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Best Practices for Process Server Deployment when Protecting VMware and Physical Workloads with Azure Site Recovery

This post provides guidance on sizing and placement of the Process Server component when implementing ASR with the InMage replication channel or Migration Accelerator.

In summer of 2014, Microsoft acquired a company called InMage Systems that specialized in building enterprise-class Disaster Recovery (DR) products supporting a wide range of platforms and operating systems. Soon after the acquisition, InMage’s flagship product for site-to-site and site-to-hoster DR became part of Microsoft Azure Site Recovery (ASR). We followed this up with the preview of Microsoft Migration Accelerator – a service based on InMage technology that enables our customers to quickly and easily migrate their workloads into Microsoft Azure with the least amount of downtime.


Fundamentally, all current offerings leveraging the InMage replication channel are based on the same underlying architecture. The core components involved are:

  • Configuration Server – VM running at the secondary site that is responsible for maintaining replication policies, replication status, and health reports.
  • Master Target – VM running at the secondary site that acts as the repository for all replicated data and change journals.
  • Mobility Service – Light-weight software component that captures data changes being generated on the protected workloads continuously, in real-time and directly from memory, for replication purposes.
  • Process Server – Gateway residing at the primary site that handles all compute and IO intensive aspects of replication.

This blog post provides guidance on sizing and placement of the Process Server component for users implementing ASR with the InMage replication channel or Migration Accelerator the very first time.


What is a Process Server?

The Process Server is a gateway appliance residing at the same location as primary workloads that are being protected. It can be deployed on a physical or a virtual machine running Windows Server 2012 R2. It is responsible for receiving data changes from the primary workloads, performing compression, encryption, caching and bandwidth management, before replicating to a secondary location for DR purposes. This approach off-loads all compute and IO intensive tasks involved in continuous replication to the Process Server, thereby eliminating nearly all overheads on the protected workloads.




Process Server Placement

As a thumb rule, to obtain maximum benefits of InMage’s host off-load architecture, always provision the Process Server at the same location as your primary workloads being protected. This will ensure that compute and IO overheads on the primary workloads are nearly non-existent.


Process Server Sizing

In general, Process Server sizing depends on the daily change rate across all protected workloads. Sufficient compute is needed to perform tasks such as inline compression and encryption. You also need to ensure that you provision sufficient cache storage in the event of a network bottleneck or outage between primary and secondary sites. The table below provides a good guideline to follow, especially when implementing ASR with the InMage replication channel, or Migration Accelerator the first time.

Data Change Rate CPU Memory Boot Volume Capacity Cache Disk Size Total Disk Throughput Required NIC Details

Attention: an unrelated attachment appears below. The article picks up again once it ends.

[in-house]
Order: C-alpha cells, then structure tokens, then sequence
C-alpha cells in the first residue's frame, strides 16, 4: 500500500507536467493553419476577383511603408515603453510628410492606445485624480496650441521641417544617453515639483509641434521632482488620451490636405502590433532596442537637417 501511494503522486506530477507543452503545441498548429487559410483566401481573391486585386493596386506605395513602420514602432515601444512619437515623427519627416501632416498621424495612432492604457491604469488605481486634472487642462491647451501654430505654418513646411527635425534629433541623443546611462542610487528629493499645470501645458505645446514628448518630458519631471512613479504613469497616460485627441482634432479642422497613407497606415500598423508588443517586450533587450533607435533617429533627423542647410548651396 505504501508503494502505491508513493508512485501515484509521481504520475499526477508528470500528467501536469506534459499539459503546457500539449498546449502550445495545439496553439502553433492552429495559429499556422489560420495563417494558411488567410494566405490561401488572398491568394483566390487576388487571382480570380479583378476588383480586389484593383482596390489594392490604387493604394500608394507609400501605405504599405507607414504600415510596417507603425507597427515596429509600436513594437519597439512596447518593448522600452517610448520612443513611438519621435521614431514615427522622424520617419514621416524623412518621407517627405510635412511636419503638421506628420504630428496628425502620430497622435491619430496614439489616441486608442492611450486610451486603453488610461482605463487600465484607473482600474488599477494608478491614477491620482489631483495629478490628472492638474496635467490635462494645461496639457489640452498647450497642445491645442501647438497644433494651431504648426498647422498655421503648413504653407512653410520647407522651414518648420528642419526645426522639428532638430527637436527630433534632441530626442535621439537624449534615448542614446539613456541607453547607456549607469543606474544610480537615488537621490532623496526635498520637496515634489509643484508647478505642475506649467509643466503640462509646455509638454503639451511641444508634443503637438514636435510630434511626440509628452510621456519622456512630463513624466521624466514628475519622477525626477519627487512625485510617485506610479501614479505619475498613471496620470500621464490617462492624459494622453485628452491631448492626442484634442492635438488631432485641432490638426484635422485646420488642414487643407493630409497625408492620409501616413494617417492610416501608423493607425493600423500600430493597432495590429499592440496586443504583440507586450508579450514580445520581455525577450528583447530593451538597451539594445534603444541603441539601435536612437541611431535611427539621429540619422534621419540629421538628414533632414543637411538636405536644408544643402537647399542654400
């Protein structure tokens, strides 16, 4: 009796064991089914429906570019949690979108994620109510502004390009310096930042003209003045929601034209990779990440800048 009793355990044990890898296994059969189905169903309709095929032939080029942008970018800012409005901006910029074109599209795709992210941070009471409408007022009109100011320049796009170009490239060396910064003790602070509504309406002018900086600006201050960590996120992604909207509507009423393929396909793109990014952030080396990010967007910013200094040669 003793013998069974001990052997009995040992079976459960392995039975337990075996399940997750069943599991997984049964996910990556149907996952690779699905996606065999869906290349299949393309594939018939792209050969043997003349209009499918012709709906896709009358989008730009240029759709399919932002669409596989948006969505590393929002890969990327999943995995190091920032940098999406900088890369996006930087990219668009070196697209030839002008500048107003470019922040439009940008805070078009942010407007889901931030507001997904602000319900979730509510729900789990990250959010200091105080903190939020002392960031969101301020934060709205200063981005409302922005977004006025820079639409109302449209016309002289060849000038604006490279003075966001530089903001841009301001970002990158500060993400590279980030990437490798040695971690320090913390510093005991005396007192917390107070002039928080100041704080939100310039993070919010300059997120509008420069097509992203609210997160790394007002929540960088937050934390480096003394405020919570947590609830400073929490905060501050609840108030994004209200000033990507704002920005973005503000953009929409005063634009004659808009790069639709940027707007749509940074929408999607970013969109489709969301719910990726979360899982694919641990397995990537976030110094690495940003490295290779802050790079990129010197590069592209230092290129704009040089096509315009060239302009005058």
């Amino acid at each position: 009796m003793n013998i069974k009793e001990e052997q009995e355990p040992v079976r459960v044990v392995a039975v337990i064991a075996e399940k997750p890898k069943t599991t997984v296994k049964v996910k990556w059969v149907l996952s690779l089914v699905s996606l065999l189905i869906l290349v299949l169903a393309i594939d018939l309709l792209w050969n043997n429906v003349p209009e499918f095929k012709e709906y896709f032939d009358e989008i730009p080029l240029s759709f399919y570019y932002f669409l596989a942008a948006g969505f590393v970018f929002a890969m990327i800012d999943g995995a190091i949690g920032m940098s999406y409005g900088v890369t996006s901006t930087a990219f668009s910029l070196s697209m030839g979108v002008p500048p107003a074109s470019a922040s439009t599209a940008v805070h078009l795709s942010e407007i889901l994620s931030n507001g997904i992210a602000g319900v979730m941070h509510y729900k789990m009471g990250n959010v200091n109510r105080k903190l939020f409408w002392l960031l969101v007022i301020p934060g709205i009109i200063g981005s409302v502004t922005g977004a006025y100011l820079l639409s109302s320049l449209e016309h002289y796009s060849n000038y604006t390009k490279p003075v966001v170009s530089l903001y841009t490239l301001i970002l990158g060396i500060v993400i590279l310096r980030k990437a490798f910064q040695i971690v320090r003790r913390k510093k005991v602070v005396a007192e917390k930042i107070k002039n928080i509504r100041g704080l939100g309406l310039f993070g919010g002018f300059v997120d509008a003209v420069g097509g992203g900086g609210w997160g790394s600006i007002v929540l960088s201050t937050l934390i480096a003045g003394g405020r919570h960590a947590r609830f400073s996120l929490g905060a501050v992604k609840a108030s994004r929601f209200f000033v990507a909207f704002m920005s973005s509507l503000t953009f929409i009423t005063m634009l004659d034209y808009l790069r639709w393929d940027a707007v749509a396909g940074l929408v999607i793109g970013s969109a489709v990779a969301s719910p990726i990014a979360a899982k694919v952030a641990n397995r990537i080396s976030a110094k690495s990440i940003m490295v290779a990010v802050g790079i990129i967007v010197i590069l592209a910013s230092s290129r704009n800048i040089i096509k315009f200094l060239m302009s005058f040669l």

Up to 300 GB/day 4 cores 8 GB 40 GB Minimum of 400 GB 15 – 20 MB/s 2 x 1 GigE with Static IP
Up to 700 GB/day 8 cores 16 GB 40 GB Minimum of 790 GB 34.9 – 46.6 MB/s 2 x 1 GigE with Static IP
Up to 1 TB/day 8 cores 32 GB 40 GB Minimum of 790 GB 51.2 – 68.27 MB/s 2 x 1 GigE with Static IP

IO on the cache disk is typically large and sequential. In order to achieve required throughput, spindle count behind the cache disk tends to be more important than capacity. If your Process Server is being provisioned on a physical machine, it is recommended to provision the cache disk/LUN from a FC or iSCSI storage array with wide striping to obtain sufficient spindles. If your Process Server is being provisioned as a VM, you may not have to do anything special, besides ensuring the virtual disk for cache resides on a block or file based datastore originating from a SAN. For change rates over 1 TB/day, it is recommended to scale out by deploying additional Process Servers as needed. This will be elaborated further in a future blog article that will go over profiling and capacity planning.


Other Considerations

Since replication occurs over IP networks, the Process Server will require a few inbound and outbound ports to be open. Inbound ports include 9080 or 9443 for data transfer from source and target entities; and outbound ports include 80 or 443 to the Configuration Server to provide real-time updates on replication status and health. For connectivity between the components in primary and secondary sites, you can either use a secure site-to-site VPN tunnel or the public Internet with NAT IP for one of the interfaces of the Process Server. A complete view of ports required for deploying Migration Accelerator can be seen here.


In summary, sizing and placement aspects of provisioning a Process Server for ASR with the InMage replication channel depend on a couple of factors such as number of protected workloads, and daily change rate. For best results, it is recommended to follow the guidelines provided in this blog post. For further questions or comments, check out the Azure Site Recovery forum on MSDN. To learn more about Azure Site Recovery and our ability to protect VMware and Physical workloads, check out our step-by-step documentation. You can also sign-up for a free Azure Trial to get started with Azure Site Recovery.